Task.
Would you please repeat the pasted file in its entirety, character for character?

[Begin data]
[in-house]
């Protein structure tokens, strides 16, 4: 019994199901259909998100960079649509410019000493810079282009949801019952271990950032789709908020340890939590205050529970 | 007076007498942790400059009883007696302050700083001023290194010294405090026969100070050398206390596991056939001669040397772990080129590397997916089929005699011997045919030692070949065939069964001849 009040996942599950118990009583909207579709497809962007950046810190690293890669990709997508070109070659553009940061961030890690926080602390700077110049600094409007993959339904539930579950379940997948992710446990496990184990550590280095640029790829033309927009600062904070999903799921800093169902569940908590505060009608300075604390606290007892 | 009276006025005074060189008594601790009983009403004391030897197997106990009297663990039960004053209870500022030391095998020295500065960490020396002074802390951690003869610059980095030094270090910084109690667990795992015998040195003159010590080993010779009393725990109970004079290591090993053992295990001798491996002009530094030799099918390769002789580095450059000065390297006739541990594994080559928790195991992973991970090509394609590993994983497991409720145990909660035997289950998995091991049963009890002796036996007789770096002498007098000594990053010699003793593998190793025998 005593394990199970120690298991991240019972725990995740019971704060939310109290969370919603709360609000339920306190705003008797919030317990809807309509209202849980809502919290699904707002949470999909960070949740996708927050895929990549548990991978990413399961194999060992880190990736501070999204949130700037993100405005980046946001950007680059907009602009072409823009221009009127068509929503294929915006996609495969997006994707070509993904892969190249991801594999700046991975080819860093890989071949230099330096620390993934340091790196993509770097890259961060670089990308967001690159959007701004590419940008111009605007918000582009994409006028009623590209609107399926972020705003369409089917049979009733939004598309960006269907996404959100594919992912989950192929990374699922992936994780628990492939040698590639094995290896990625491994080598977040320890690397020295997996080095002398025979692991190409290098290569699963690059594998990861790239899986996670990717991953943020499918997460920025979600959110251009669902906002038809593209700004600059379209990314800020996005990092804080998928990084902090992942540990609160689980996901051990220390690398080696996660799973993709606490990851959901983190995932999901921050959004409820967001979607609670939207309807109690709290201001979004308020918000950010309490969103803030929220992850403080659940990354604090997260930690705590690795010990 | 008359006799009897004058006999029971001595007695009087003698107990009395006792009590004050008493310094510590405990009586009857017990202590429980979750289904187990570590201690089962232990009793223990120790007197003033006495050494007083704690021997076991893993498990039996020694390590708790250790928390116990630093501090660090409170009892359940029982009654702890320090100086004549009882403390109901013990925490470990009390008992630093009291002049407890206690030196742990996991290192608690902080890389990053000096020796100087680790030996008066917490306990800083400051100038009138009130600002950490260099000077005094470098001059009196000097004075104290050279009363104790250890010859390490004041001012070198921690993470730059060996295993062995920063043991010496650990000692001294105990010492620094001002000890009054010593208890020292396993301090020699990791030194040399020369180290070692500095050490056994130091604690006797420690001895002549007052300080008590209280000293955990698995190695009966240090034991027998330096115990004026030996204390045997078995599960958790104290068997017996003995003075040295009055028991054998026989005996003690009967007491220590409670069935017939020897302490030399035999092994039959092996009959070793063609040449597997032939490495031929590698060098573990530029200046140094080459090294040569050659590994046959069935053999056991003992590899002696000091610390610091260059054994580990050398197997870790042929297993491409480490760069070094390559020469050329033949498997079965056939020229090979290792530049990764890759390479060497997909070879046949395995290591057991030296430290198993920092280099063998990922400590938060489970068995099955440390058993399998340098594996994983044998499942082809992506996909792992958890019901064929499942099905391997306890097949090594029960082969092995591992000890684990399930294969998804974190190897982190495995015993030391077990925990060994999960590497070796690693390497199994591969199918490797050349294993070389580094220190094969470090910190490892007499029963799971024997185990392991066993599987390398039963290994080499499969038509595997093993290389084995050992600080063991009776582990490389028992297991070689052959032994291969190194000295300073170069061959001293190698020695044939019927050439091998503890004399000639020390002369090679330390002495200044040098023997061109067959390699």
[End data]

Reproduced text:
[in-house]
């Protein structure tokens, strides 16, 4: 019994199901259909998100960079649509410019000493810079282009949801019952271990950032789709908020340890939590205050529970 | 007076007498942790400059009883007696302050700083001023290194010294405090026969100070050398206390596991056939001669040397772990080129590397997916089929005699011997045919030692070949065939069964001849 009040996942599950118990009583909207579709497809962007950046810190690293890669990709997508070109070659553009940061961030890690926080602390700077110049600094409007993959339904539930579950379940997948992710446990496990184990550590280095640029790829033309927009600062904070999903799921800093169902569940908590505060009608300075604390606290007892 | 009276006025005074060189008594601790009983009403004391030897197997106990009297663990039960004053209870500022030391095998020295500065960490020396002074802390951690003869610059980095030094270090910084109690667990795992015998040195003159010590080993010779009393725990109970004079290591090993053992295990001798491996002009530094030799099918390769002789580095450059000065390297006739541990594994080559928790195991992973991970090509394609590993994983497991409720145990909660035997289950998995091991049963009890002796036996007789770096002498007098000594990053010699003793593998190793025998 005593394990199970120690298991991240019972725990995740019971704060939310109290969370919603709360609000339920306190705003008797919030317990809807309509209202849980809502919290699904707002949470999909960070949740996708927050895929990549548990991978990413399961194999060992880190990736501070999204949130700037993100405005980046946001950007680059907009602009072409823009221009009127068509929503294929915006996609495969997006994707070509993904892969190249991801594999700046991975080819860093890989071949230099330096620390993934340091790196993509770097890259961060670089990308967001690159959007701004590419940008111009605007918000582009994409006028009623590209609107399926972020705003369409089917049979009733939004598309960006269907996404959100594919992912989950192929990374699922992936994780628990492939040698590639094995290896990625491994080598977040320890690397020295997996080095002398025979692991190409290098290569699963690059594998990861790239899986996670990717991953943020499918997460920025979600959110251009669902906002038809593209700004600059379209990314800020996005990092804080998928990084902090992942540990609160689980996901051990220390690398080696996660799973993709606490990851959901983190995932999901921050959004409820967001979607609670939207309807109690709290201001979004308020918000950010309490969103803030929220992850403080659940990354604090997260930690705590690795010990 | 008359006799009897004058006999029971001595007695009087003698107990009395006792009590004050008493310094510590405990009586009857017990202590429980979750289904187990570590201690089962232990009793223990120790007197003033006495050494007083704690021997076991893993498990039996020694390590708790250790928390116990630093501090660090409170009892359940029982009654702890320090100086004549009882403390109901013990925490470990009390008992630093009291002049407890206690030196742990996991290192608690902080890389990053000096020796100087680790030996008066917490306990800083400051100038009138009130600002950490260099000077005094470098001059009196000097004075104290050279009363104790250890010859390490004041001012070198921690993470730059060996295993062995920063043991010496650990000692001294105990010492620094001002000890009054010593208890020292396993301090020699990791030194040399020369180290070692500095050490056994130091604690006797420690001895002549007052300080008590209280000293955990698995190695009966240090034991027998330096115990004026030996204390045997078995599960958790104290068997017996003995003075040295009055028991054998026989005996003690009967007491220590409670069935017939020897302490030399035999092994039959092996009959070793063609040449597997032939490495031929590698060098573990530029200046140094080459090294040569050659590994046959069935053999056991003992590899002696000091610390610091260059054994580990050398197997870790042929297993491409480490760069070094390559020469050329033949498997079965056939020229090979290792530049990764890759390479060497997909070879046949395995290591057991030296430290198993920092280099063998990922400590938060489970068995099955440390058993399998340098594996994983044998499942082809992506996909792992958890019901064929499942099905391997306890097949090594029960082969092995591992000890684990399930294969998804974190190897982190495995015993030391077990925990060994999960590497070796690693390497199994591969199918490797050349294993070389580094220190094969470090910190490892007499029963799971024997185990392991066993599987390398039963290994080499499969038509595997093993290389084995050992600080063991009776582990490389028992297991070689052959032994291969190194000295300073170069061959001293190698020695044939019927050439091998503890004399000639020390002369090679330390002495200044040098023997061109067959390699």